10. 10.
    Styer AK, Wright DL, Wolkovich AM, Veiga C, Toth TL. Single-blastocyst transfer decreases twin gestation without affecting pregnancy outcome. Fertil Steril. 2008;89(6):1702–8. doi: 10.1016/j.fertnstert.2007.05.036.CrossRefPubMedGoogle Scholar
  11. 11.
    Garber JR, Cobin RH, Gharib H, Hennessey JV, Klein I, Mechanick JI, et al. Clinical practice guidelines for hypothyroidism in adults: cosponsored by the American Association of Clinical Endocrinologists and the American Thyroid Association. Endocr Pract Off J Am Coll Endocrinol Am Assoc Clin Endocrinologist. 2012;18(6):988–1028.Google Scholar
  12. 12.
    Rae MT, Gubbay O, Kostogiannou A, Price D, Critchley HO, Hillier SG. Thyroid hormone signaling in human ovarian surface epithelial cells. J Clin Endocrinol Metab. 2007;92(1):322–7. doi: 10.1210/jc.2006-1522.CrossRefPubMedGoogle Scholar
  13. 13.
    Poppe K, Velkeniers B. Female infertility and the thyroid. Best Pract Res Clin Endocrinol Metab. 2004;18(2):153–65. doi: 10.1016/j.beem.2004.03.004.CrossRefPubMedGoogle Scholar
  14. 14.
    Karmon AE, Batsis M, Chavarro JE, Souter I. Preconceptional thyroid-stimulating hormone levels and outcomes of intrauterine insemination among euthyroid infertile women. Fertil Steril. 2015;103(1):258–63.e1. doi: 10.1016/j.fertnstert.2014.09.035.CrossRefPubMedGoogle Scholar
  15. 15.
    Krassas GE, Pontikides N, Kaltsas T, Papadopoulou P, Paunkovic J, Paunkovic N, et al. Disturbances of menstruation in hypothyroidism. Clin Endocrinol. 1999;50(5):655–9.CrossRefGoogle Scholar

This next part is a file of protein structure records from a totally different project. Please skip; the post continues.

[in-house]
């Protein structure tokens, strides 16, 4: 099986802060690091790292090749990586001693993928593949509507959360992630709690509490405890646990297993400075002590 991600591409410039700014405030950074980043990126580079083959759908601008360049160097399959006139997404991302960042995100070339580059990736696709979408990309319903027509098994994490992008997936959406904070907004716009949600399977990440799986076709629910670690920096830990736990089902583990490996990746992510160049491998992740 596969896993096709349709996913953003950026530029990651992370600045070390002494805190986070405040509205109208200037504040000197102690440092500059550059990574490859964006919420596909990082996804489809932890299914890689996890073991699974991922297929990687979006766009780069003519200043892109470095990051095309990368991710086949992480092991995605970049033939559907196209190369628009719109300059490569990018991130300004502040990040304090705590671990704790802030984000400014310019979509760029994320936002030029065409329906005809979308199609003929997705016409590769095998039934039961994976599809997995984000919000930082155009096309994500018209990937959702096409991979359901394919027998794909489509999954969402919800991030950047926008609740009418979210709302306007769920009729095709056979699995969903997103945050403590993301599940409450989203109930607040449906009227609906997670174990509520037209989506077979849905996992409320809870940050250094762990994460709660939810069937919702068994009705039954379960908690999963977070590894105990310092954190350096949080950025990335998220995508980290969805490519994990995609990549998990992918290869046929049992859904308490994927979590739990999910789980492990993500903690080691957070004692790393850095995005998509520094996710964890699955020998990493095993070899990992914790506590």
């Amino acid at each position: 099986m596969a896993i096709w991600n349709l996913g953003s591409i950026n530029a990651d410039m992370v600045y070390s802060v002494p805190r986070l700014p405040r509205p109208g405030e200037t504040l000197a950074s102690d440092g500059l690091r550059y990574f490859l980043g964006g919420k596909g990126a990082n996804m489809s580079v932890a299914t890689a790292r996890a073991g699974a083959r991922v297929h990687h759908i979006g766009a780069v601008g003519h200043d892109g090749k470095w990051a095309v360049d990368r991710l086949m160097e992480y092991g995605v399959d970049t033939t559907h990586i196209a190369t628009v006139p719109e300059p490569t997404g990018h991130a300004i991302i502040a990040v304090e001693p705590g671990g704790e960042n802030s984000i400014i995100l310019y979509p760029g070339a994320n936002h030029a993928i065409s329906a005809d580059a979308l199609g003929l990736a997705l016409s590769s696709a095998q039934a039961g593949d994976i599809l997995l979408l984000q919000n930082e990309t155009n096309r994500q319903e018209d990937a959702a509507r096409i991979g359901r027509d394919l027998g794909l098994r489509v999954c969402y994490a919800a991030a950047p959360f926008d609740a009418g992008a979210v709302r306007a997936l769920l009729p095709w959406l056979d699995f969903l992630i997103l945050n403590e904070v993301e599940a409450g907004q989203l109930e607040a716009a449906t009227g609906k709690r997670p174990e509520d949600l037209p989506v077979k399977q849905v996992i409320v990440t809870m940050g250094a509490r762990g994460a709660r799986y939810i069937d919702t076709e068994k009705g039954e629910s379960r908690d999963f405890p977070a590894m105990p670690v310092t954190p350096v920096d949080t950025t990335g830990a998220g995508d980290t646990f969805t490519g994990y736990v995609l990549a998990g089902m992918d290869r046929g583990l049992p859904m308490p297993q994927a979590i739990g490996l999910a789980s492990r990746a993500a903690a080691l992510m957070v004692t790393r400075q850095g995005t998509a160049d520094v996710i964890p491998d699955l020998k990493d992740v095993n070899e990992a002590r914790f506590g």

16. 16.
    Scoccia B, Demir H, Kang Y, Fierro MA, Winston NJ. In vitro fertilization pregnancy rates in levothyroxine-treated women with hypothyroidism compared to women without thyroid dysfunction disorders. Thyroid Off J Am Thyroid Assoc. 2012;22(6):631–6. doi: 10.1089/thy.2011.0343.CrossRefGoogle Scholar
  17. 17.
    Kim CH, Ahn JW, Kang SP, Kim SH, Chae HD, Kang BM. Effect of levothyroxine treatment on in vitro fertilization and pregnancy outcome in infertile women with subclinical hypothyroidism undergoing in vitro fertilization/intracytoplasmic sperm injection. Fertil Steril. 2011;95(5):1650–4. doi: 10.1016/j.fertnstert.2010.12.004.CrossRefPubMedGoogle Scholar
  18. 18.
    Cramer DW, Sluss PM, Powers RD, McShane P, Ginsburgs ES, Hornstein MD, et al. Serum prolactin and TSH in an in vitro fertilization population: is there a link between fertilization and thyroid function? J Assist Reprod Genet. 2003;20(6):210–5.CrossRefPubMedPubMedCentralGoogle Scholar
  19. 19.
    Wakim AN, Polizotto SL, Buffo MJ, Marrero MA, Burholt DR. Thyroid hormones in human follicular fluid and thyroid hormone receptors in human granulosa cells. Fertil Steril. 1993;59(6):1187–90.PubMedGoogle Scholar
  20. 20.
    Gilbert RM, Hadlow NC, Walsh JP, Fletcher SJ, Brown SJ, Stuckey BG, et al. Assessment of thyroid function during pregnancy: first-trimester (weeks 9–13) reference intervals derived from Western Australian women. Med J Aust. 2008;189(5):250–3.PubMedGoogle Scholar
  21. 21.
    Reh A, Grifo J, Danoff A. What is a normal thyroid-stimulating hormone (TSH) level? Effects of stricter TSH thresholds on pregnancy outcomes after in vitro fertilization. Fertil Steril. 2010;94(7):2920–2. doi: 10.1016/j.fertnstert.2010.06.041.CrossRefPubMedGoogle Scholar
  22. 22.
    Aghahosseini M, Asgharifard H, Aleyasin A, Tehrani Banihashemi A. Effects of thyroid stimulating hormone (TSH) level on clinical pregnancy rate via in vitro fertilization (IVF) procedure. Med J Islam Repub Iran. 2014;28:46.PubMedPubMedCentralGoogle Scholar

Copyright information

© Springer Science+Business Media New York 2016

Authors and Affiliations

  • Anatte E. Karmon
    • 1
    • 2
    Email author
  • Eden R. Cardozo
    • 1
    • 2
  • Irene Souter
    • 1
    • 2
  • Julie Gold
    • 1
  • John C. Petrozza
    • 1
    • 2
  • Aaron K. Styer
    • 1
    • 2
  1. 1.Vincent Reproductive Medicine and IVF, Vincent Department of Obstetrics and GynecologyMassachusetts General HospitalBostonUSA
  2. 2.Department of Obstetrics, Gynecology, and Reproductive BiologyHarvard Medical SchoolBostonUSA

Personalised recommendations